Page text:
Unlike restless leg syndrome, there is no uncomfortable sensation in the leg or arm. A person may not even know it is happening, but it leads to poor sleep and excessive daytime sleepiness.
Periodic limb movement disorder seems to be very prevalent in people with ADHD.
One study showed 64%(!) of ADHD children had PLSM (at least 5 movement events/hr) with 21% having more than 20 events/hr! The control group had zero movement events!
No wonder this causes ‘excessive daytime sleepiness’!!
Got freezing hands and feet along with insomnia? You might have Flammer Syndrome.
While not officially linked to ADHD, about 100 women on a Women with ADHD Facebook group commented on a post about cold hands and feet ‘Me too!’.
12. ADHD: Difficulty Falling Asleep
So now we get to classic features of insomnia.
Insomnia is characterized by difficulty falling or staying asleep, even when a person has the chance to do so.
This is also be called ‘prolonged sleep onset’ in studies. No surprise that this is super common in people with ADHD, what with the racing mind, twitchy legs, and sleep anxiety.
13. ADHD: Difficulty Staying Asleep
This is the other half of classic insomnia, and it’s also a major issue. People with ADHD have more night awakenings.
In the periodic limb movement studies the children who had PLMS got 43 minutes less sleep per night!
One way to think of this: the hyperactivity of ADHD doesn’t stop when we go to sleep: it can be a 24 hour issue.
14. ADHD: Less Total Sleep Time
So, not surprising at all, ‘short sleep duration’ is noted in studies in people ADHD.
15. ADHD: Excessive Daytime Sleepiness
A significant percentage of adults with ADHD report excessive daytime sleepiness, as shown in multiple studies.
Adults with ADHD were much sleepier during attention tasks and they become sleepier as the task progressed in one study. This really shows how having poor sleep quality affects your day.
16. ADHD: Subclinical Narcolepsy
Narcolepsy is a more extreme version of excessive daytime sleepiness.
Narcolepsy is difficulty with maintaining continuous wake and sleep, with excessive daytime sleepiness (EDS) occurring alone or together with features of rapid eye movement (REM), sleep dissociation and disrupted nighttime sleep.
Adults diagnosed with narcolepsy were two times more likely to have had a childhood diagnosis of ADHD compared with controls.
The term ‘subclinical narcolepsy’ had been suggested for adults with ADHD who have excessive daytime sleepiness.
Are your sleep issues caused by ADHD or VAST?
After reading this list you may wonder if your sleep issues are related to ADHD or VAST (Variable Attention Stimulus Trait – a new term for people with ADHD traits).
And here is the crazy thing: lots of people with ADHD sleep much better when their ADHD is treated. Some people take naps right after taking a stimulant medication! Seriously!
Realizing that regulation of attention and alertness are main reasons for sleep and exhaustion means that simple daily techniques like Non-Sleep Deep Rest practices can make a huge difference. (Read about the best Non-Sleep Deep Rest options, and my experience using self-hypnosis.)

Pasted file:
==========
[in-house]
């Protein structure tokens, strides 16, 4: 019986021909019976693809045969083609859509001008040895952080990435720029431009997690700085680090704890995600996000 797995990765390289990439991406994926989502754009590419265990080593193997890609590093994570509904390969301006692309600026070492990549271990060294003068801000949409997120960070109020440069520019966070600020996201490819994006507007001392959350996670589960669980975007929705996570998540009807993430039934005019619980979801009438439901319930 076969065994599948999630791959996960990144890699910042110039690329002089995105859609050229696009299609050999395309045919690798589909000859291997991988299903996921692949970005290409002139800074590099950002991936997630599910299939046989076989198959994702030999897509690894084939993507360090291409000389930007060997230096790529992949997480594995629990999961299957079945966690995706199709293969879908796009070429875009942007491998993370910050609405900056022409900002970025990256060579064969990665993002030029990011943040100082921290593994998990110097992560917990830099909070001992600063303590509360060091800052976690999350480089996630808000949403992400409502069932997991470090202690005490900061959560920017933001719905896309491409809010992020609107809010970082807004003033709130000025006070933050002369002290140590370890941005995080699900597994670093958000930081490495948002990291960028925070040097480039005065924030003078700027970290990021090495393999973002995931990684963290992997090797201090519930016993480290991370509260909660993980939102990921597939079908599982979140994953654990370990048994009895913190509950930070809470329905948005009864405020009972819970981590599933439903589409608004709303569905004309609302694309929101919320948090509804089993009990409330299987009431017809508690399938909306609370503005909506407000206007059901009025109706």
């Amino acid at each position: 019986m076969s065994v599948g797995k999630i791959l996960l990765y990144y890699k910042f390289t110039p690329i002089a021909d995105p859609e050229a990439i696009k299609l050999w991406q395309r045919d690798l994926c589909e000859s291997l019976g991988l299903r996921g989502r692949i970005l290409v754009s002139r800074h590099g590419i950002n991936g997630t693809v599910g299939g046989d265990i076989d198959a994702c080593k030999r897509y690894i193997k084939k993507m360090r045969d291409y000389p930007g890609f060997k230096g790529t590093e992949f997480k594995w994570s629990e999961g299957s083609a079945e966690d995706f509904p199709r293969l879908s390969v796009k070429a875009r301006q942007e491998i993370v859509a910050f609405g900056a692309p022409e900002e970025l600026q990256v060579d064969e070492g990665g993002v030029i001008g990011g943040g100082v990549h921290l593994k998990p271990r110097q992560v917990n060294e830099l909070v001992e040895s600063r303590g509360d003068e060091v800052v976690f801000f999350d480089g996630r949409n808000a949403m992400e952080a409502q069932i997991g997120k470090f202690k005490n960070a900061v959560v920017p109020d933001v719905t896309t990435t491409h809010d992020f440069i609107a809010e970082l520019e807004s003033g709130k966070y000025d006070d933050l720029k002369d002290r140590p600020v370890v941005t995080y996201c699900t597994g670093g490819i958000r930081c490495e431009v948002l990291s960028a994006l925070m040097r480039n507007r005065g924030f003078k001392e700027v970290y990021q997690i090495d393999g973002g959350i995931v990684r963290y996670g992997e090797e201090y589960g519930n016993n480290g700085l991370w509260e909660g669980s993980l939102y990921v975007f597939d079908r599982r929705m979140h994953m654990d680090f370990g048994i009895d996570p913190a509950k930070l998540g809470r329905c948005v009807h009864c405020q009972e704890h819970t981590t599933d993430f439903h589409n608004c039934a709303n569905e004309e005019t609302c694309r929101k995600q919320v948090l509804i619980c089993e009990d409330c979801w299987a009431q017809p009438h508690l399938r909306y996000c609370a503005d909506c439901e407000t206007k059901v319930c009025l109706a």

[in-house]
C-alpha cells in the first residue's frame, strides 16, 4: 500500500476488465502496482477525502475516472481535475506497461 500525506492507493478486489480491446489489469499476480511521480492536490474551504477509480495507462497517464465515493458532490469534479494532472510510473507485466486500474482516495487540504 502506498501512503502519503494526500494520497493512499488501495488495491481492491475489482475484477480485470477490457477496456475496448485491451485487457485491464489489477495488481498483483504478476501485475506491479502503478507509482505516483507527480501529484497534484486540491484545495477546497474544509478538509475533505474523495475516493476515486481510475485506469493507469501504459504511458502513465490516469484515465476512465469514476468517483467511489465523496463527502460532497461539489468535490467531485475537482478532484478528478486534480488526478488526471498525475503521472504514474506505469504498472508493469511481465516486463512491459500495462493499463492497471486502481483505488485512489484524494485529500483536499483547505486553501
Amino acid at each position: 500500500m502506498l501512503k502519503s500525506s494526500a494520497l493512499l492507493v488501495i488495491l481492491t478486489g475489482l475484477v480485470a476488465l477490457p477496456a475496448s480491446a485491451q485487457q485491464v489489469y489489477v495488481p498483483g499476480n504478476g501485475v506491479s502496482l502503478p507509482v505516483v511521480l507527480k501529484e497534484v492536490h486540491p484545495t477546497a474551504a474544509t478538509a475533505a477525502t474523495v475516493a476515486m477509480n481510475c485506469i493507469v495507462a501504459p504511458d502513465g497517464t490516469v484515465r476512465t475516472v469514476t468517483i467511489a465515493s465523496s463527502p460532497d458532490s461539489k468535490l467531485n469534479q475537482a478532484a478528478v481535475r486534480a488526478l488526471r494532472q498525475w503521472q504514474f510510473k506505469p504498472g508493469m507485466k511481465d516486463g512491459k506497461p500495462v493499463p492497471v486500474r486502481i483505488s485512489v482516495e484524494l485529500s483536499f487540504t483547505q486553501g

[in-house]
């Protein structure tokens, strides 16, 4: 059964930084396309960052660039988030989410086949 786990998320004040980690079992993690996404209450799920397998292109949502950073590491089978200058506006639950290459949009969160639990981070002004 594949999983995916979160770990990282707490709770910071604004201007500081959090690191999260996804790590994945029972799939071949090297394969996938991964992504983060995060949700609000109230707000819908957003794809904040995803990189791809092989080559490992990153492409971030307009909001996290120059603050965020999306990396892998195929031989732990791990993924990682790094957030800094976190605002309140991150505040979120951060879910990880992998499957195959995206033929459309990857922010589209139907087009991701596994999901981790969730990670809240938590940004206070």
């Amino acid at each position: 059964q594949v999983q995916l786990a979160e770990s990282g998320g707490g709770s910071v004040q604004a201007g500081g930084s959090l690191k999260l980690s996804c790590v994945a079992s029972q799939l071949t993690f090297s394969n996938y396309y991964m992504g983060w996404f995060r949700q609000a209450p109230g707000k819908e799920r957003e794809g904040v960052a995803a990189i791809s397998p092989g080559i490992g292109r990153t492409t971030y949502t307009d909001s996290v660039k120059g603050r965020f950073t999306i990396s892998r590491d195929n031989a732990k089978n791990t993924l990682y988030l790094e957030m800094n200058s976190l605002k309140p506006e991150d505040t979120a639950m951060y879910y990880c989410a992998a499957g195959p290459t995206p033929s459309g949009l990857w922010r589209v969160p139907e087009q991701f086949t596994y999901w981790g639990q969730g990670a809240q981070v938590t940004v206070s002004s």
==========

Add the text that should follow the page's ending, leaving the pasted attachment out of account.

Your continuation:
But you’d know if you had ADHD right? Well, actually you might not. Many people get diagnosed as adults, usually when their kids get diagnosed.
ADHD is poorly understood, it is thought of as a learning disorder, with an inability to pay attention. That is not what ADHD is.
We can pay attention, there is just a difference in the the way attention is regulated by the brain. In fact, ADHD traits managed well can lead to great success, particularly with entrepreneurship.
ADHD has nothing to do with intelligence, it is a difference in the way the brain regulates attention, emotion, and sleep. There are Nobel Prize winners, Pulitzer prize winners, judges, lawyers, doctors with ADHD.
The medical model of ADHD is based on a childhood presentation and doesn’t even include the emotional symptoms. So, the diagnosis of ADHD in women is often missed, although it is becoming more common now.
Being diagnosed can make a huge difference, often it is an A-Ha! moment, where so many things suddenly make sense.
What ADHD Looks Like in Women
Women with ADHD do not present like the stereotypical ‘hyperactive boy’, we internalize our symptoms more. This can look like depression, anxiety, or eating disorders.
Emotions are a huge part of ADHD but that is also not understood. We get diagnosed with depression, anxiety or borderline personality disorder. We can self medicate with alcohol or cannabis.
We can be deep thinkers, worriers and be easily distracted and have memory issues (mind fog). We can get overwhelmed at work or at home, wondering why everything seems so easy for everyone else.
Stress can make ADHD symptoms worse. We may have managed for years, but a new situation that exceeds our ability to cope leads to overwhelm and exhaustion.
Hormones can also cause ADHD symptoms to get worse. Often women will find they cannot manage as well just after pregnancy, or in peri-menopause or menopause. Some women wonder if they have early onset dementia with menopause – it can be that bad!
So if you think this might be you, welcome. You are not alone.
Because this is me too. I got diagnosed in my late 40s when i got ‘burnout’ from work. I was lucky to have a doctor who realized it was ADHD that was made worse by stress.
And I am really irritated that there isn’t good information for us, so I am sharing what I find from the research, and other women like us. Keep reading and see if you recognize yourself.
- Associations of sleep disturbance with ADHD: implications for treatment
- Intraindividual variability of sleep/wake patterns in adolescents with and without attention‐deficit/hyperactivity disorder
- Sleep disorders in patients with ADHD: impact and management challenges
- ADHD treatments, sleep, and sleep problems: complex associations
- The Association Between Insomnia and Sleep Duration in Adults With Attention-Deficit Hyperactivity Disorder: Results From a General Population Study
- Sleep in Adults with Attention Deficit Hyperactivity Disorder (ADHD) Before and During Treatment with Methylphenidate: A Controlled Polysomnographic Study
- Restless legs syndrome and attention-deficit/hyperactivity disorder: a review of the literature
- Unraveling the Mysteries of Restless Leg Syndrome
- Further studies on periodic limb movement disorder and restless legs syndrome in children with attention-deficit hyperactivity disorder
- The key role of daytime sleepiness in cognitive functioning of adults with attention deficit hyperactivity disorder
- Hypersomnia with ADHD: a possible subtype of narcolepsy type 2
- Sleep disturbances in adolescents with ADHD: A systematic review and framework for future research
- Sleep quality, chronotype and social jetlag differentially associate with symptoms of attention deficit hyperactivity disorder in adults
- DSM-5 Changes in Attention Deficit Hyperactivity Disorder and Autism Spectrum Disorder: Implications for Comorbid Sleep Issues
- Females with ADHD: An expert consensus statement taking a lifespan approach providing guidance for the identification and treatment of attention-deficit/ hyperactivity disorder in girls and women